Copyright © 2021 Robert Loney
The Birthright
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An excerpt from Chapter 21


   It was an unusually wet spring. Derelicts took whatever shelter they found, the campus providing a number of haunts for them. One of the more luxurious was a ventilation grid beneath an overhang of the law building. The overhang provided shelter from rain, and the grid vented warm air.
   Darkness was falling as one particular derelict found his way to this spot. His clothes were wet and grimy, and his condition weak; he must not have eaten for several days. His distraught expression relaxed a little as he crawled onto the grid and lay down, glad for a place to sleep the night.
   Bishop's College stood just across a long walkway from the law building. Through the dusk, along the walk came two lowly figures.
   "This is Bishop's College," said one as they stood and beheld the Gothic edifice. "Imagine the holy sorts of things that must go on in a school so named."
   "An education that would make a person fit for heaven, I'd say," speculated the other.
   The two men walked up to the locked gates below the tower and peered between the iron bars into the quadrangle.
   "'Tis very quiet in there now, Norbert. They are likely all at prayer."
   "Or reading the Holy Book," suggested Norbert.
   "'Tis like Eden with its eastern gate all sealed. We can only look through the bars and long."
   "See what trees there are within the courtyard. Such fine specimens would you rarely behold elsewhere, with their lacey branching and perfect symmetry."    "Trees of knowledge, no doubt - from which the scholars pick the fruit and eat to their souls' content, in this their paradise."
   The two men continued to gape in reverent silence for a while.
   "I remember seeing a college that looked just like this one back in the Old Country," said Lester. "It belonged to the church. I think this one must too."    "Would that be high church or low church, Lester?"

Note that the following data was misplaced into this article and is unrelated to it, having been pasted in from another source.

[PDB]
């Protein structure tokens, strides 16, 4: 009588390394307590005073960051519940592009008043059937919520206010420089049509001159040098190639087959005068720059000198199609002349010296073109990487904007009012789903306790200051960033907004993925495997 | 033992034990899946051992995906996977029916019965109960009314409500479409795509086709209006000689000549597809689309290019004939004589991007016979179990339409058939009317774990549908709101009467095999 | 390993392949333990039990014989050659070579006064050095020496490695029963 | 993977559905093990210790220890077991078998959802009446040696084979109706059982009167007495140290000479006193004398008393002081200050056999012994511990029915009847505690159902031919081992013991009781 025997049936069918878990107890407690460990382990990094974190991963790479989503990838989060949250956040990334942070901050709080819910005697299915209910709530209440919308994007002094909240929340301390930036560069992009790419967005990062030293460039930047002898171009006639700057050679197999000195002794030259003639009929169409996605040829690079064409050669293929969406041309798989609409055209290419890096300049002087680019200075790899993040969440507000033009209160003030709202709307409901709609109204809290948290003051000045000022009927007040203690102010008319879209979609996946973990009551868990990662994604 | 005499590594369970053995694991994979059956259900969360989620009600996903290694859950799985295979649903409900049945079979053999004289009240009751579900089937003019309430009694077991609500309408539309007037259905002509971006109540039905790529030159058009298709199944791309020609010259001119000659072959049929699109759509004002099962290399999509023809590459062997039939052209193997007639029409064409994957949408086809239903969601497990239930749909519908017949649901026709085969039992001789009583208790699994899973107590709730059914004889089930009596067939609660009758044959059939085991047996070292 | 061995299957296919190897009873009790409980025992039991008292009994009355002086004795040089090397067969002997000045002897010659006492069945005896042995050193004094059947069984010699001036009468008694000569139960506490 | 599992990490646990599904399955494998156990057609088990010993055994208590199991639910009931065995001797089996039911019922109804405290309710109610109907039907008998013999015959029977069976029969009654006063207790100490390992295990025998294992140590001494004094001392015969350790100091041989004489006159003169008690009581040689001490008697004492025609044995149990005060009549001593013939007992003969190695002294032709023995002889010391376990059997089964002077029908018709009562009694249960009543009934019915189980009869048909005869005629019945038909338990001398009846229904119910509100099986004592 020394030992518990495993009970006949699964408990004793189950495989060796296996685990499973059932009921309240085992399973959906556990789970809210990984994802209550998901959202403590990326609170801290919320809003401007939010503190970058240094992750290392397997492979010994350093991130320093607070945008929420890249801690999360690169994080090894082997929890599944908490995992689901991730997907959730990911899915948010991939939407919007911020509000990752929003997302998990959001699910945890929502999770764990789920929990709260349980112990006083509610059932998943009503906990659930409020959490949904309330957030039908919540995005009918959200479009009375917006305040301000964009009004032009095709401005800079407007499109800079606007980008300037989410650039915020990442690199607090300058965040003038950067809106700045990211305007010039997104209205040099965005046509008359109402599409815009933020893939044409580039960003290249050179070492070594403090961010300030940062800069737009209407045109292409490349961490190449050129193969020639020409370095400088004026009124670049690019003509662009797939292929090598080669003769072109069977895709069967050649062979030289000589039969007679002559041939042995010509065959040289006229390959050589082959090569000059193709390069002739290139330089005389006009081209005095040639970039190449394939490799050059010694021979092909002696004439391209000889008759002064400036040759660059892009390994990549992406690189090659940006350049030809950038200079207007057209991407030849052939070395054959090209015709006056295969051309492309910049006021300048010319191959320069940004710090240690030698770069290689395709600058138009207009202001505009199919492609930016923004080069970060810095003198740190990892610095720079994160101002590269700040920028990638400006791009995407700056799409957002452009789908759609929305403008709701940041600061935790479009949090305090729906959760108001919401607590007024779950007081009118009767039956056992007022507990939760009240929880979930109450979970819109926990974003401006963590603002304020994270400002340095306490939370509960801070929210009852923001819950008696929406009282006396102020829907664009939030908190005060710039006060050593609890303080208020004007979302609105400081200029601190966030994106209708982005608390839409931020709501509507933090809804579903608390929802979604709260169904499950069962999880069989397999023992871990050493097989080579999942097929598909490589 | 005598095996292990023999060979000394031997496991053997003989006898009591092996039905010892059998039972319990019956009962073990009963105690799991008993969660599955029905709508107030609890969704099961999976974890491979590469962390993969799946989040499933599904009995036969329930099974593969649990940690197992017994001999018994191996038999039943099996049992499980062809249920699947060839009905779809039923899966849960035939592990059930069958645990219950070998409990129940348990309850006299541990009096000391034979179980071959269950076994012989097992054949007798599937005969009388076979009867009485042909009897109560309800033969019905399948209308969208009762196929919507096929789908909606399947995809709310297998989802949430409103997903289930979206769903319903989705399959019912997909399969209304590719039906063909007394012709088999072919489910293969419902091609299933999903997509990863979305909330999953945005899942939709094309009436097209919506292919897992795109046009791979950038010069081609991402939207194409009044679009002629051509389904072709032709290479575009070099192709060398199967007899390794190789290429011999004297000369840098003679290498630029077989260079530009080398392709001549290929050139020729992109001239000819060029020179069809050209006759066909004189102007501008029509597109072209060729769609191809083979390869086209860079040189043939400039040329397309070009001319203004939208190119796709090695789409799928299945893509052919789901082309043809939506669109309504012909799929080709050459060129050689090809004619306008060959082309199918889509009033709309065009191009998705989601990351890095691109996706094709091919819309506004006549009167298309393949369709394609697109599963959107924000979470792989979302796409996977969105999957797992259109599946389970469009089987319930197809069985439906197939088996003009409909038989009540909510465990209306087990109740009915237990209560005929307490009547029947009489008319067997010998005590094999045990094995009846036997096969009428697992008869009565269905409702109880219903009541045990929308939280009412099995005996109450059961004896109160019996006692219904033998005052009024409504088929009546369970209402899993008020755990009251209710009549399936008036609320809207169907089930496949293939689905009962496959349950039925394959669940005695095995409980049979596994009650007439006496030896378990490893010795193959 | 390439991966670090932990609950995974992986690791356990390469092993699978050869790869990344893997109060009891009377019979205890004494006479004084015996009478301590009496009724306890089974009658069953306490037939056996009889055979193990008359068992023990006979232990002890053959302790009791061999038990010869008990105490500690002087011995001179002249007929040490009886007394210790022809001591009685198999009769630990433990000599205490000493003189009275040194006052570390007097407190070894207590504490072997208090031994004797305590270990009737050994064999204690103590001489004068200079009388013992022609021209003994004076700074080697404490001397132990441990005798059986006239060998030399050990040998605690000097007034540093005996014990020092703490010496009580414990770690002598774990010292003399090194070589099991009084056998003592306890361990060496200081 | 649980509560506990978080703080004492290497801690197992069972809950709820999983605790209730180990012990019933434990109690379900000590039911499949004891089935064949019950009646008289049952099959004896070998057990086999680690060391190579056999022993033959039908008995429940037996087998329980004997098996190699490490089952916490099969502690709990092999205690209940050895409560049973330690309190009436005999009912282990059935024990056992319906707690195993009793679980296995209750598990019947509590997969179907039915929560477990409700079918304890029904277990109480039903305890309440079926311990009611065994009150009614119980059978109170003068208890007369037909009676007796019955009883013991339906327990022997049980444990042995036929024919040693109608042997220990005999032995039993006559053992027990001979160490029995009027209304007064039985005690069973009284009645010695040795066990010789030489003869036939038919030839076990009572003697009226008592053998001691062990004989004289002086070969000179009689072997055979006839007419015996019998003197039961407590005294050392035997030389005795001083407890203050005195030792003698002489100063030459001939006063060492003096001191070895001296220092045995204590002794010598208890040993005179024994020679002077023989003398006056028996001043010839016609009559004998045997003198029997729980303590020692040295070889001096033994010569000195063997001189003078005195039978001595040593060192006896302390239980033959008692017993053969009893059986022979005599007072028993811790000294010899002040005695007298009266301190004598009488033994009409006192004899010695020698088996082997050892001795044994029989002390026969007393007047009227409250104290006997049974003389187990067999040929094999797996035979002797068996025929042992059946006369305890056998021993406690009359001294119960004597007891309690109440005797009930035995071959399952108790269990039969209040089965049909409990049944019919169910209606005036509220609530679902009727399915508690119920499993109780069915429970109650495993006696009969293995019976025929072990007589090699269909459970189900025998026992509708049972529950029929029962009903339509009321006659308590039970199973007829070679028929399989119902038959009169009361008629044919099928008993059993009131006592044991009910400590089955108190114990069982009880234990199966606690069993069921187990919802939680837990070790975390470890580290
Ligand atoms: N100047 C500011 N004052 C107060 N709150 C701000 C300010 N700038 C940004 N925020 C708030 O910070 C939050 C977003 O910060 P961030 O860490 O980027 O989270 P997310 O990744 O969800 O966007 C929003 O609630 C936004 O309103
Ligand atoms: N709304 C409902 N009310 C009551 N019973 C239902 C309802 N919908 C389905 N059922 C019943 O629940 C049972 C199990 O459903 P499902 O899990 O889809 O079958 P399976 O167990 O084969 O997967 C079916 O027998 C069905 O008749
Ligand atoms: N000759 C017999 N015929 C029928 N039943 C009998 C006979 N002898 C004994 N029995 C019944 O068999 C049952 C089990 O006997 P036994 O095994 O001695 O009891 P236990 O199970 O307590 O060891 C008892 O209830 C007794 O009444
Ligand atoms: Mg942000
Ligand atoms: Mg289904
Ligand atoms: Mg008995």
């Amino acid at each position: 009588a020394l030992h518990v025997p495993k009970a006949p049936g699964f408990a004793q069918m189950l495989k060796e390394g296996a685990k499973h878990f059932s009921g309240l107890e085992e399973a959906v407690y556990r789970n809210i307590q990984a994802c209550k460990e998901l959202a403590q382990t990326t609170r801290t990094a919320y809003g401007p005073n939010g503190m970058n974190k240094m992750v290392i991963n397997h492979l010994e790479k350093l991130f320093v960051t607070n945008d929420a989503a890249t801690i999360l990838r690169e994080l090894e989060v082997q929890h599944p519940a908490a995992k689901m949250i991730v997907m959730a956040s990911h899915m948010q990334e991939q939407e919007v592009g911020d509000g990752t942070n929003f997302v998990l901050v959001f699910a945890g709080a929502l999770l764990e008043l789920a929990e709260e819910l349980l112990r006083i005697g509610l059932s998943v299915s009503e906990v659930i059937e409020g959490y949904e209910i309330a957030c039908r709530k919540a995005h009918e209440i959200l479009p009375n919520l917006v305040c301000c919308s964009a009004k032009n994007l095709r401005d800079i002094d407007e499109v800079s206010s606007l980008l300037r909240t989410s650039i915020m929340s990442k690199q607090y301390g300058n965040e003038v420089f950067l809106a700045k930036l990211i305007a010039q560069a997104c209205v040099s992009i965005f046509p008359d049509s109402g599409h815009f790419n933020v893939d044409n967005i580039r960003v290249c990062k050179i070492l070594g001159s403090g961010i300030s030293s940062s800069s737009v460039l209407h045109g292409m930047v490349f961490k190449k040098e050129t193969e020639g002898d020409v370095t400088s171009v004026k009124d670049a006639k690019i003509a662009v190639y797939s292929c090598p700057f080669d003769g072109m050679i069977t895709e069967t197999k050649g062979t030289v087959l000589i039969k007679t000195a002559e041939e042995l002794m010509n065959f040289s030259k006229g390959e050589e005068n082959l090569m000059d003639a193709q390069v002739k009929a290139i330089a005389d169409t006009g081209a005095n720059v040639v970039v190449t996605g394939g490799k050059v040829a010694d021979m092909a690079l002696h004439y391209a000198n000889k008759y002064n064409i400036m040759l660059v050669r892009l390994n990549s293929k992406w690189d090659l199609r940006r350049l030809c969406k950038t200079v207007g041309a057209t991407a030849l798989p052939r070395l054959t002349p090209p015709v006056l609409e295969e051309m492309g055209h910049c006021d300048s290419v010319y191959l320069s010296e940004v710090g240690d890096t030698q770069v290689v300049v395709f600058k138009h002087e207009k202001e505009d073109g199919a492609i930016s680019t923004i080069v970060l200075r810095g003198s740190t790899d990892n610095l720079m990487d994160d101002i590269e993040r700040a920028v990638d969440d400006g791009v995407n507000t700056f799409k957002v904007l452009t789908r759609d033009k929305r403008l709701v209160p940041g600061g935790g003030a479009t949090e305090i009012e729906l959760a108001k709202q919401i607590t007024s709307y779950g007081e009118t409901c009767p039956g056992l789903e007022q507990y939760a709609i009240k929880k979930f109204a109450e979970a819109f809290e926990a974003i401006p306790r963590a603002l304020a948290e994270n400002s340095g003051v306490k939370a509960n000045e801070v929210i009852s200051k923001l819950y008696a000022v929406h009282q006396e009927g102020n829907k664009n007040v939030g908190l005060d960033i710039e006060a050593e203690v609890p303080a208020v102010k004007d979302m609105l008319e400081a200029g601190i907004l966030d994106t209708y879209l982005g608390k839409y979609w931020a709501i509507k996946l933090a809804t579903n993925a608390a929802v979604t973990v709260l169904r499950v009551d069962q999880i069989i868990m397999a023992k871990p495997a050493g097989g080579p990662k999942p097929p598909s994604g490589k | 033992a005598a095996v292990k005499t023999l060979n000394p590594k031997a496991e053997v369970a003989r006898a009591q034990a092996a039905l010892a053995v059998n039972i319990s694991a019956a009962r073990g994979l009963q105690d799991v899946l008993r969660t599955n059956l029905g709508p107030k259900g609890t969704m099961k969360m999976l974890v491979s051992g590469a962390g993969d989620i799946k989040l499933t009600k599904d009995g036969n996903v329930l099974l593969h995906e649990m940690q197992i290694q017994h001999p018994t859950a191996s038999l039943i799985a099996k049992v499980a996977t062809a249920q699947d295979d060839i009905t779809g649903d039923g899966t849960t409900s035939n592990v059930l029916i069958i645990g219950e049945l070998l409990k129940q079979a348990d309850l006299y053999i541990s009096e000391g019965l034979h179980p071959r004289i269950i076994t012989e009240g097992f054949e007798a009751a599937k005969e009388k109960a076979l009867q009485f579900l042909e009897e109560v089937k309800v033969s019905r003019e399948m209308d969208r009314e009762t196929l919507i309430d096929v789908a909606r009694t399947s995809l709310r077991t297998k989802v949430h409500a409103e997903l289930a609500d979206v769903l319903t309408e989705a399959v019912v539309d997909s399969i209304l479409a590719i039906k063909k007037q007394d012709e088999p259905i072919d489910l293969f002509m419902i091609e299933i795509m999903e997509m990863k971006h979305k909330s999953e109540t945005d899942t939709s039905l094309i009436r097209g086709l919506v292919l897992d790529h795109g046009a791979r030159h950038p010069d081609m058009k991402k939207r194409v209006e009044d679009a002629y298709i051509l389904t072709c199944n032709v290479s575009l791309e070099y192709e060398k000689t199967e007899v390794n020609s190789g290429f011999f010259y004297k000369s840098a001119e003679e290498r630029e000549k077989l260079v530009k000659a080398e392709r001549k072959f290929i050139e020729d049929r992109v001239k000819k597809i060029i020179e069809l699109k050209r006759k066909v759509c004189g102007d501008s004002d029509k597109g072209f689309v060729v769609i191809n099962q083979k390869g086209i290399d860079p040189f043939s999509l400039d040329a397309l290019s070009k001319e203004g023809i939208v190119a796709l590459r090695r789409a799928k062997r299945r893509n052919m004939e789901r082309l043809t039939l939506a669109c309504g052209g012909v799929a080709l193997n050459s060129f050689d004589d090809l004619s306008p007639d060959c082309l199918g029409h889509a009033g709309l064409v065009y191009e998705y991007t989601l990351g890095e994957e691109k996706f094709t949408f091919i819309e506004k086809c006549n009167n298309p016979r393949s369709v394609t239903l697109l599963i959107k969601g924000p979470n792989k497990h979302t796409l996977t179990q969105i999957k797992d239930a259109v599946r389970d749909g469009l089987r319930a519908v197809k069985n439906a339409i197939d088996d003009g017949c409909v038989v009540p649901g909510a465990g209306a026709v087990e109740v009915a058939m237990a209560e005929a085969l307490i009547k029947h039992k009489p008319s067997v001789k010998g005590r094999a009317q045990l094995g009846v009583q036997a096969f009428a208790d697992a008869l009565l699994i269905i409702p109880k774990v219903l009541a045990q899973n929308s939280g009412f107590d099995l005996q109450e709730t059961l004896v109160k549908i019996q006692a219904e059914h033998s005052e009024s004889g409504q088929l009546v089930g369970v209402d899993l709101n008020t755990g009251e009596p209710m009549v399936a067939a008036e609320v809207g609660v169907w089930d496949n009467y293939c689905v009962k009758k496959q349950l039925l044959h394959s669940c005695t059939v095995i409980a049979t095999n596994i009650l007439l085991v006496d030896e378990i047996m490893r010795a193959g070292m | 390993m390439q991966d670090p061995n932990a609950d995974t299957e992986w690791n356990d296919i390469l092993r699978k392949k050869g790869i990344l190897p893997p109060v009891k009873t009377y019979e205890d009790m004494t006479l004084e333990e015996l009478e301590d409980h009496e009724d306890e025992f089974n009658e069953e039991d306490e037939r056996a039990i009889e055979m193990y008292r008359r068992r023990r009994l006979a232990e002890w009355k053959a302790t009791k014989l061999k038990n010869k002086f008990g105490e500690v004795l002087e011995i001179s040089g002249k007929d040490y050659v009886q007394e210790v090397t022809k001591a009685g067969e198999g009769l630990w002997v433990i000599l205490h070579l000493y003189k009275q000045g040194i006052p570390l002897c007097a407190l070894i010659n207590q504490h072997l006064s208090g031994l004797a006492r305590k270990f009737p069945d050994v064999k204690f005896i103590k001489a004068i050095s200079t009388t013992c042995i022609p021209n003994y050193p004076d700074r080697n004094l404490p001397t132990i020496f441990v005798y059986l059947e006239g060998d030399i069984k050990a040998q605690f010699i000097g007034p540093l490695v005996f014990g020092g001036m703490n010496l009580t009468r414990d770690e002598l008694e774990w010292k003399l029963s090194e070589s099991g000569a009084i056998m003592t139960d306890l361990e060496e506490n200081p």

"'Tis hard to say without encountering the inhabitants. If they expect you to step off the sidewalk while they pass, then 'tis high church. If they are content to let you remain, then 'tis low."
   "'Tis unfortunate there's nobody about in there now. We could just ask him."
   "Yes, but if 'tis high church, he wouldn't talk to the likes of us anyway."
   The two turned from the gates and looked out into the gathering night.
   "How dark it has gotten, Lester. The sun goes down even at the university."
   "Yes. The sun goes down even here. But within the rooms and minds of the scholars, the lamp of learning continues to shine forth and illuminate. Here there is no real night; they need no candle, neither light of the sun, as I have heard said somewhere or other."
   The pair walked away from the college. They caught sight of the derelict's form lying by the law building.
   "Look at the poor soul over there, Norbert. I always feel for them so. A little sleep, a little slumber, a little folding of the hands to rest, and we could be in the same circumstances. We barely keep out of them now, labor as we do."
   They made their way down the grassy incline to have a closer look.
   "I wonder what he's doing here at the university; he looks so out of place."
   "He is so young too. It usually takes accumulated years of wear and tear to become so destitute."
   "How like an angel he looks," observed Lester thoughtfully.
   "A troubled angel, far from home," added Norbert.
   "If he were an angel though, he'd be in one of the college chapels, or inspiring the scholars in their studies - not lying out here seeking shelter from the wet and cold."
   "We best be on our way, Norbert. Moor and fen, crag and torrent lie ahead of us still. If we don't keep moving, they will do us in and we will be lying here with him."
   The two men turned away from the derelict, made their way back up to the walk, and ambled off into obscurity.


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